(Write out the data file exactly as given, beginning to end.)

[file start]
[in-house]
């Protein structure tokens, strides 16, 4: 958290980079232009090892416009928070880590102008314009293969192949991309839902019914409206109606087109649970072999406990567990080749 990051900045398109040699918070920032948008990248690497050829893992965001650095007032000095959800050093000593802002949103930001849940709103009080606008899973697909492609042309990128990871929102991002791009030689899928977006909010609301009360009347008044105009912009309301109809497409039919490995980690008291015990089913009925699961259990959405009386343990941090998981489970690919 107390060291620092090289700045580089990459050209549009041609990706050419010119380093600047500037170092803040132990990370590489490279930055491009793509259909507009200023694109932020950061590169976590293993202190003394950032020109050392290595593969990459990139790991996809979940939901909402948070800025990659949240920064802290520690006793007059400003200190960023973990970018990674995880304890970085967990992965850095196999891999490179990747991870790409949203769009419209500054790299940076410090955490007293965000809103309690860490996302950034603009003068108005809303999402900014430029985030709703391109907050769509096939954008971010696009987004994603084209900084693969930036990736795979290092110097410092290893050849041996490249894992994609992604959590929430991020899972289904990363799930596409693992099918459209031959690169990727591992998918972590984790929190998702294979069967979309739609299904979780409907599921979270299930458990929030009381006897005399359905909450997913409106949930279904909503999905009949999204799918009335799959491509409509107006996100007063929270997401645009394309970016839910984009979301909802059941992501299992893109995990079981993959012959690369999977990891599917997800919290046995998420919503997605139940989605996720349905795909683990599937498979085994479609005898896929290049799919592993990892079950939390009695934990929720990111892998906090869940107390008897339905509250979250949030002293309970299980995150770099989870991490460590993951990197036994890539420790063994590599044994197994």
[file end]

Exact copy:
[in-house]
């Protein structure tokens, strides 16, 4: 958290980079232009090892416009928070880590102008314009293969192949991309839902019914409206109606087109649970072999406990567990080749 990051900045398109040699918070920032948008990248690497050829893992965001650095007032000095959800050093000593802002949103930001849940709103009080606008899973697909492609042309990128990871929102991002791009030689899928977006909010609301009360009347008044105009912009309301109809497409039919490995980690008291015990089913009925699961259990959405009386343990941090998981489970690919 107390060291620092090289700045580089990459050209549009041609990706050419010119380093600047500037170092803040132990990370590489490279930055491009793509259909507009200023694109932020950061590169976590293993202190003394950032020109050392290595593969990459990139790991996809979940939901909402948070800025990659949240920064802290520690006793007059400003200190960023973990970018990674995880304890970085967990992965850095196999891999490179990747991870790409949203769009419209500054790299940076410090955490007293965000809103309690860490996302950034603009003068108005809303999402900014430029985030709703391109907050769509096939954008971010696009987004994603084209900084693969930036990736795979290092110097410092290893050849041996490249894992994609992604959590929430991020899972289904990363799930596409693992099918459209031959690169990727591992998918972590984790929190998702294979069967979309739609299904979780409907599921979270299930458990929030009381006897005399359905909450997913409106949930279904909503999905009949999204799918009335799959491509409509107006996100007063929270997401645009394309970016839910984009979301909802059941992501299992893109995990079981993959012959690369999977990891599917997800919290046995998420919503997605139940989605996720349905795909683990599937498979085994479609005898896929290049799919592993990892079950939390009695934990929720990111892998906090869940107390008897339905509250979250949030002293309970299980995150770099989870991490460590993951990197036994890539420790063994590599044994197994």